When we talk about battery advancements, the ones that come to mind first are new chemistries and solid-state batteries. What if current cells could see a boost of up to 30 percent in energy density? That would allow 18650 and 2170 batteries – currently between 240 Wh/kg up to 270 Wh/kg – to reach more than 350 Wh/kg. This is what Nicolò Brambilla, CTO at Nanoramic, says Neocarbonix can do.
If you make the calculations based on 240 Wh/kg, the increase almost reaches 50 percent. When you take 270 Wh/kg as a reference, there's a gain of almost 30 percent. Translate that into range improvements in an electric car, and you'll see that is very desirable.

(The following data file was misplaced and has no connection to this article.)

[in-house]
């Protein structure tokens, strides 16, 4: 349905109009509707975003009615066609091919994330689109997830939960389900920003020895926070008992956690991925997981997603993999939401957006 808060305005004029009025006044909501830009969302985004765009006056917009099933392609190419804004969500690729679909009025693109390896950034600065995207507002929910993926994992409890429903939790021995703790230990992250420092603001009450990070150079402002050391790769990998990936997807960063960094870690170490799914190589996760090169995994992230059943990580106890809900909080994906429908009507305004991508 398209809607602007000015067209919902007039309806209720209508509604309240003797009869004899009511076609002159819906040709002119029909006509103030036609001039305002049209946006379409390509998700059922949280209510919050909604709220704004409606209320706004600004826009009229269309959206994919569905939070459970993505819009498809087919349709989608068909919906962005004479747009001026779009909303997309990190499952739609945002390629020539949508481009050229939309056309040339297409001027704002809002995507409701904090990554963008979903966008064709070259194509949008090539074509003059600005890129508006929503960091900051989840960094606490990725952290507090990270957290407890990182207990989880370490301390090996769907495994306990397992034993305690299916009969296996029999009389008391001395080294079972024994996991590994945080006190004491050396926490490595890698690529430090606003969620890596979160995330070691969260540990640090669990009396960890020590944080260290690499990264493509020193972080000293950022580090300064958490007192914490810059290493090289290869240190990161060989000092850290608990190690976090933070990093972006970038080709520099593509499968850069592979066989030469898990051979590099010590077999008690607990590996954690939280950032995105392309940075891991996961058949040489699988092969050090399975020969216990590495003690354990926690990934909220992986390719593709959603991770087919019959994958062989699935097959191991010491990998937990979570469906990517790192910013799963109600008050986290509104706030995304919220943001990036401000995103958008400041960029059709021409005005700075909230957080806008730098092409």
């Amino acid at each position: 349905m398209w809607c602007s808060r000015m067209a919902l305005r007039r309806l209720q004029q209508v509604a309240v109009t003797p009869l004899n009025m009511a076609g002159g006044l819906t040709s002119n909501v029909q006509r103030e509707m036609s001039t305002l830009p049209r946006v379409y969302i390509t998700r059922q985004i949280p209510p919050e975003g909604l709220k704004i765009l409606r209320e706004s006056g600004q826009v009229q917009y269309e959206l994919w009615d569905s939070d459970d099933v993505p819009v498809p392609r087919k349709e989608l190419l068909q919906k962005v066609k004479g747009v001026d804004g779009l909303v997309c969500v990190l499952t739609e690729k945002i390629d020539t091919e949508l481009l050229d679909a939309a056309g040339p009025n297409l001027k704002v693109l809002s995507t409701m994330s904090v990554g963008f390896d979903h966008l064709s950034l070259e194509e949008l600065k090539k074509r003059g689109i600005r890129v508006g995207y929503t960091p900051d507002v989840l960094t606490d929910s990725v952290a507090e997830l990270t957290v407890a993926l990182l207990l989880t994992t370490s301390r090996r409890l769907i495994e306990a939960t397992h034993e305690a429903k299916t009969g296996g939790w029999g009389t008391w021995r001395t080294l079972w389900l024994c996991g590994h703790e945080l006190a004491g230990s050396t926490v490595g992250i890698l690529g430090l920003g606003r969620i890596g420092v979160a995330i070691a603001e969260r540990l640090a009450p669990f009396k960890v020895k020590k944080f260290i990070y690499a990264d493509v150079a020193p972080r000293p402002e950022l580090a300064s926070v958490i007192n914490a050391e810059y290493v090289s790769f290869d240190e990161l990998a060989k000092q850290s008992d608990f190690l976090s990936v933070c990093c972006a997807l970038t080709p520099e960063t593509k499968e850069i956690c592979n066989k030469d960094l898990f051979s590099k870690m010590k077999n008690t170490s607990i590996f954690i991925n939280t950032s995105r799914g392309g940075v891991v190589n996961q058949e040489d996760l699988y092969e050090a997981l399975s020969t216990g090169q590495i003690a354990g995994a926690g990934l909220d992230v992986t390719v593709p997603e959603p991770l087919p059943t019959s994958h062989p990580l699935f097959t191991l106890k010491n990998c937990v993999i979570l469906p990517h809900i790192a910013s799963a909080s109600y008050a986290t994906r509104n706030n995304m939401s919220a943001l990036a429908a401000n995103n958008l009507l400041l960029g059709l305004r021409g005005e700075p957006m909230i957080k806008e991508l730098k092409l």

Neocarbonix is a composite electrode. According to Brambilla, it achieves that in a way that may sound simple but has certainly made engineers and scientists lose some nights of sleep. The trick is to get rid of polymer binders and primers.
"You can think of Neocarbonix as a process to form a carbon structure in electrodes that is both the binding agent and conductive additive, thus brings significant cost and performance benefits. All this in a conventional scalable factory."